A More Effective Approach to Learning
There was a point in time where I too as a trainer relied mainly on lecture to deliver the material I was supposed to teach to others. I simply did not realize that it made that much difference!
Why did I do this? Because that is the main way that others had taught me since I entered the world of formal education at the age of five. From the short term perspective, it is much less painful to teach in a manner we are personally familiar with than it is to learn to teach differently. Who cares if anyone remembers or uses anything or not!
I had two eye opening events occur during the 1990s that really shifted my own paradigms about how training needed to be delivered if a company even expected to have a chance of it being understood, retained, and applied. The first experience involved teaching a two-day statistical process control (SPC) class to my food plant supervisors. The training seemed to go well enough, but I later learned that part of the trainees’ cooperation had to do with the fact that many of them had only a third grade level of math literacy, and in turn didn’t know what was going on with all of those decimal points!
The second event occurred when I went to my first National Examiner training session. As this was being put on by a group associated with the federal government, I assumed that it was going to be two plus days of boring lecture. Instead, I ended up being part of a highly interactive set of exercises that really did encourage learning and altered my paradigms about training effectiveness.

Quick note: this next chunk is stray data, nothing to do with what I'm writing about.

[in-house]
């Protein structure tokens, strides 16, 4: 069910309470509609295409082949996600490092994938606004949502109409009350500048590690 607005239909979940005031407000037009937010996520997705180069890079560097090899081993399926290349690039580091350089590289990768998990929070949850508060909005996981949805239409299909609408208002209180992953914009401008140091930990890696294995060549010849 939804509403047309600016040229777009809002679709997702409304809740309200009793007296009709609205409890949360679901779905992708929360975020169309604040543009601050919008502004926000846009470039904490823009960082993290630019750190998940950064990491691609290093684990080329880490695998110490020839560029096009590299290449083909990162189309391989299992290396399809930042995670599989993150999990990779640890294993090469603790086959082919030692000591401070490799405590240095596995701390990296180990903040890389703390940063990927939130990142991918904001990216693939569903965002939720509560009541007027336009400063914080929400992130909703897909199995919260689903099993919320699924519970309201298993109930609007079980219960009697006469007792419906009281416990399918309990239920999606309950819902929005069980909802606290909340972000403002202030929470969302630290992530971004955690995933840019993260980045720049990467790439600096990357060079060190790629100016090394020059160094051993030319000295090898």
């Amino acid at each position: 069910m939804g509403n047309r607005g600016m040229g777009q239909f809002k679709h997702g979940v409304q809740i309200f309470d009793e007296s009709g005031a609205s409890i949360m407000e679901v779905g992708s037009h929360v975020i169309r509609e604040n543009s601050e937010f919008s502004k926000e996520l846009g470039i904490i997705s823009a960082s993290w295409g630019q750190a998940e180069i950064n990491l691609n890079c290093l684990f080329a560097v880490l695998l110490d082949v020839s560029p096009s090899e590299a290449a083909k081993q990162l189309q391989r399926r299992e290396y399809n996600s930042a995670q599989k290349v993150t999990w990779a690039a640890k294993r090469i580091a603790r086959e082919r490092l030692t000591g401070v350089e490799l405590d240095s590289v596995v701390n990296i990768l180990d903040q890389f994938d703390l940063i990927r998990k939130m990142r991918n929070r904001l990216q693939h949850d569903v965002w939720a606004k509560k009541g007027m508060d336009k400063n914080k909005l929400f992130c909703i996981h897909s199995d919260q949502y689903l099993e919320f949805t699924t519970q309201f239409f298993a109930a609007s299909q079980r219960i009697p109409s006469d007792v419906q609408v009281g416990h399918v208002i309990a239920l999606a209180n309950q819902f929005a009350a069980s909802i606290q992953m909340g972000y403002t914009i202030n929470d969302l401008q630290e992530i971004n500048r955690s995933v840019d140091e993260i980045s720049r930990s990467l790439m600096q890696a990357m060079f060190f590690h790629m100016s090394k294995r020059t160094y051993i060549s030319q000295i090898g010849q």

The first experience taught to never assume anything when preparing to deliver a training class. The second event showed me how there are highly effective alternatives to lecture out there. Since that point in time, I have modified all of my training packages to be exercise focused. The flow chart at the right provides an example of how a one hour exercise might be conducted using the Baldrige Examiner training model (which I am sure they learned from someone else). Try it – you’ll like it!!
Would You Like Some Help?
Over the past twenty or so years, I have helped design training systems in five different companies - both small and large - in the manufacturing and service arenas. This experience has helped me discover value added, simple ways to set up training curriculums, personal development plans, certification programs, and effectiveness measures to support a high performance workplace. Lecture-based training is the primary power restrictor for this power system - these tools help you both eliminate that barrier and move forward more rapidly towards higher levels of performance. If you are interested in the training systems and tools that I have to offer, send me an e-mail at firstname.lastname@example.org.
Keep improving! -- Kevin McManus, the Systems Guy
Would You Like to Learn More?
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“The only thing I know is that I do not know it all.” -- Socrates